Still, all the carriers would have you belive cellular service is expensive, but when they have NO LAND LINES to put in and thus avoid a boatload of infrastructure costs, I have a hard time believing cellular service costs more to provide than land lines. IOW, the cellular industry as a whole is hosing the consumer.

    Tme for some reform and maybe regulation.

  3. Staci– I’m sorry to read about your experience while you were a Sprint customer. If there’s anything we can do to earn your trust and win you back as a customer, please let me know.

    But I also want to reassure your readers that Sprint does take improving the customer experience very seriously and we’re working very hard to do so. Two of our primary goals with regard to our retail stores are to drive higher customer satisfaction and improve the overall consistency of the retail store experience whether a customer visits one of our Sprint-owned stores or a Preferred Dealer store.

    Also, I believe since you’ve left Sprint we launched our Ready Now program in our 1,200 retail stores, which offers personalized set-up and instruction to customers about their devices. The store associates are basically trained to show customers how everything works and answer any questions before they leave the store with their new device.

    This is one of many efforts to improve customer service in our stores and we are already seeing early success in terms of higher customer satisfaction since we implemented the program in the fall of 2008.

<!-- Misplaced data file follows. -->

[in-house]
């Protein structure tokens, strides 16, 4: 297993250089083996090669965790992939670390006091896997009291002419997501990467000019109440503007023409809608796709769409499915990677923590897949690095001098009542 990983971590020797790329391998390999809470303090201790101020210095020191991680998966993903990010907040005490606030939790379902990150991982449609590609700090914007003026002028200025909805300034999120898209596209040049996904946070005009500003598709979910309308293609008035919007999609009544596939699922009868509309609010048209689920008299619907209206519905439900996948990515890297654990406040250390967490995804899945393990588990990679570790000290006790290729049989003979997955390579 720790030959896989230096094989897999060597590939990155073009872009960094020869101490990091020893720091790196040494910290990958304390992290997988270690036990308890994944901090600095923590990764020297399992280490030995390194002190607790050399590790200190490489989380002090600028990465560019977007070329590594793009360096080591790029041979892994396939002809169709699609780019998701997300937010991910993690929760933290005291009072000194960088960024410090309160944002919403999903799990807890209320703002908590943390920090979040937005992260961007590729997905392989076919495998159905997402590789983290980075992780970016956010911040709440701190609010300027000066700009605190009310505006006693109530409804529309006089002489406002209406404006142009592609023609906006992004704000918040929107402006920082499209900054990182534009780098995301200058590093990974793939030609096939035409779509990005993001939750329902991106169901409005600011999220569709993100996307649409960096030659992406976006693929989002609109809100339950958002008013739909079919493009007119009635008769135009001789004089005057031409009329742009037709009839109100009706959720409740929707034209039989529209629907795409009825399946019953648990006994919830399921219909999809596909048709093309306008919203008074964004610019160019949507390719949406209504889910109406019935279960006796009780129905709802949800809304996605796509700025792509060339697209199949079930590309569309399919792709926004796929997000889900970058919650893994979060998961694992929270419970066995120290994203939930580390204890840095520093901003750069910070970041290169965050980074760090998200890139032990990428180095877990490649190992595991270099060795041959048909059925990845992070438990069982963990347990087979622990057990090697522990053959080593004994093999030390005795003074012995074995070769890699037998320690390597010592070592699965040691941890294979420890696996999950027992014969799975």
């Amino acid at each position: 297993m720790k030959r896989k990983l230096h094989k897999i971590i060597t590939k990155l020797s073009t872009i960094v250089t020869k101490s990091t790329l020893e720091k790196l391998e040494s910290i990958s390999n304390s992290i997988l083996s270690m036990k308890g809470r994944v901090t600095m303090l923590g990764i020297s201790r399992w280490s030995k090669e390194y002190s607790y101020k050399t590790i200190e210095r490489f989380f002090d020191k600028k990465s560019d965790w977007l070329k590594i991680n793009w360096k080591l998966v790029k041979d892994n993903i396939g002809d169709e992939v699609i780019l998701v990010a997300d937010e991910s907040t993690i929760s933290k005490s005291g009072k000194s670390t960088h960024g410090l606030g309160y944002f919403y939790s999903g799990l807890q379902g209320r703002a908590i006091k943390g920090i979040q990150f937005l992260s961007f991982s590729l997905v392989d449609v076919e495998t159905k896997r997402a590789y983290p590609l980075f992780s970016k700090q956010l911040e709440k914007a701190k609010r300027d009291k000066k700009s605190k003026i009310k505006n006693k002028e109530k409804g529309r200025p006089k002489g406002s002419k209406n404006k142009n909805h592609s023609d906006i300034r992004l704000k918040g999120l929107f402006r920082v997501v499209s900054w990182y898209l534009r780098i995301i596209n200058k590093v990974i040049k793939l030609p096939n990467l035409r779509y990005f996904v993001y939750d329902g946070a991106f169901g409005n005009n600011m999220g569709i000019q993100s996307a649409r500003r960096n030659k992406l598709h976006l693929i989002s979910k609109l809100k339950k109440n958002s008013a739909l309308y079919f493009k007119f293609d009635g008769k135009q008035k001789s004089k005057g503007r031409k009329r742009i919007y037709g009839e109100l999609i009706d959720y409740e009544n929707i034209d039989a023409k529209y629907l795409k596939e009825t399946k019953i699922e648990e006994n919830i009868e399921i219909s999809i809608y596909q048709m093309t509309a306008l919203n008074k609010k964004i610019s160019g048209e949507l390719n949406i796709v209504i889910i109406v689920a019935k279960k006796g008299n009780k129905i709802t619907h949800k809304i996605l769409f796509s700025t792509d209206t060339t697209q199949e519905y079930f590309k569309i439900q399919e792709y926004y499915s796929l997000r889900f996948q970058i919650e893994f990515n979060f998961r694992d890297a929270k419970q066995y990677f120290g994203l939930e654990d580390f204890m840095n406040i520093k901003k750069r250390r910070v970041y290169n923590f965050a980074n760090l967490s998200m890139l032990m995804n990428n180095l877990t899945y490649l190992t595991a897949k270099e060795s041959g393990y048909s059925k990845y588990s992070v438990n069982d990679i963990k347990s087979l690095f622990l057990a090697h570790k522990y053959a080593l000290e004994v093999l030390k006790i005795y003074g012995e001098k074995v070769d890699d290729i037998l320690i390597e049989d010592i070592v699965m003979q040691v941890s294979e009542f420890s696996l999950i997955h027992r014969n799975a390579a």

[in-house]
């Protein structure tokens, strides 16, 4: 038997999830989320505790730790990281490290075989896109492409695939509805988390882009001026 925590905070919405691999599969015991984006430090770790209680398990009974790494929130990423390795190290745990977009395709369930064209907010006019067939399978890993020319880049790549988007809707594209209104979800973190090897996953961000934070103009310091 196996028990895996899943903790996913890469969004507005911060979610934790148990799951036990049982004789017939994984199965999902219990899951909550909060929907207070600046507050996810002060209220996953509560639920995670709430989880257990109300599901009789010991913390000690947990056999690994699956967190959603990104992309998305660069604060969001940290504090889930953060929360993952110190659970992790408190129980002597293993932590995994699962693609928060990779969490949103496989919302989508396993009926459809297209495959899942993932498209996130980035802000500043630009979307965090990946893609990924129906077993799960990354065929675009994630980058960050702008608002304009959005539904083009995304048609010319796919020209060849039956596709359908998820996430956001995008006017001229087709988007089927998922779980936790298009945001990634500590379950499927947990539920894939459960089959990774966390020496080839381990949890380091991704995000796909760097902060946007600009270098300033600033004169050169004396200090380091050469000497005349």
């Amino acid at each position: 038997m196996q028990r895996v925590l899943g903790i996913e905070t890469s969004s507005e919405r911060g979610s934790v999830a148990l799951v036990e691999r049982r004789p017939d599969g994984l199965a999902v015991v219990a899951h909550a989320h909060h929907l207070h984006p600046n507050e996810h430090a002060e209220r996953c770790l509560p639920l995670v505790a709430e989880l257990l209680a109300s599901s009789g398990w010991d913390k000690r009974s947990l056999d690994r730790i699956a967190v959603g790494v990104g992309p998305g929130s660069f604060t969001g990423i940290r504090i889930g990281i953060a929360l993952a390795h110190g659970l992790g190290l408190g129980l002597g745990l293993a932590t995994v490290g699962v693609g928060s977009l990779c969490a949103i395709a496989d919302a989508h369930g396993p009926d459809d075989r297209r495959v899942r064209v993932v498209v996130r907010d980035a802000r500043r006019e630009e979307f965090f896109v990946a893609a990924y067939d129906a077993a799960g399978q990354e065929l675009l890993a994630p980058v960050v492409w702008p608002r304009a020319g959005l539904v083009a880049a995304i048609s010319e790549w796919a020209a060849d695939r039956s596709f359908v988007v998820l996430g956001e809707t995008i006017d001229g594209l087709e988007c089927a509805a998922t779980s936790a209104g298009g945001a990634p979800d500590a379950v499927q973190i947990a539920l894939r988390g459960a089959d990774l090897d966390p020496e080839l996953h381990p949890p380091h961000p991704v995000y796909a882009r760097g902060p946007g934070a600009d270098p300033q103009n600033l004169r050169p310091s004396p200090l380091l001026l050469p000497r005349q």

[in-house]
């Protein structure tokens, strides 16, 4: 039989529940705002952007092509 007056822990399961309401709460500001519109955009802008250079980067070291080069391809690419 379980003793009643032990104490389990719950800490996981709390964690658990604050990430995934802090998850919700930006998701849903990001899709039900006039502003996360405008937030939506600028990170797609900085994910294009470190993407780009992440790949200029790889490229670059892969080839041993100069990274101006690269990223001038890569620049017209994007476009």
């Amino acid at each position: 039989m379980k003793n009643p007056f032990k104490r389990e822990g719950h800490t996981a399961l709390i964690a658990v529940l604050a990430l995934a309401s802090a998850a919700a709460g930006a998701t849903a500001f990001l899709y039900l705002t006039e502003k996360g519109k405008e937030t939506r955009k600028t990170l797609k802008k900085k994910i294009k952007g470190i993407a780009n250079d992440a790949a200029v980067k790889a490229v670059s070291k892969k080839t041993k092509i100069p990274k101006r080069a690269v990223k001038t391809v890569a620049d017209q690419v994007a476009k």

Roni Singleton
    Sprint Public Relations

  4. Mobile Customer Tuesday, February 24, 2009

    The Sprint EVDO USB dongle from Novatel work great. Never had a problem with the hardware or the service and I can use it in my home Mac or work PC.

    Buying a Sony Vaio laptop was a big mistake.

    To be fair, ya know journalistic integrity and sh**, please tell us about your experience with the ATT modem not working out of the box :-) because of poor customer service.

    Customer service experience has to change as the country reaches maximum teledensity — great customer experience is a means to differentiation. For many customers, their annual charges from the mobile network provider exceed $1000, esp customers like Stacey who have a data card and a mobile phone with, likely, data services. So, if customers have a bad experience they will choose to leave. The provider that gets this right will have a strong leg to stand on.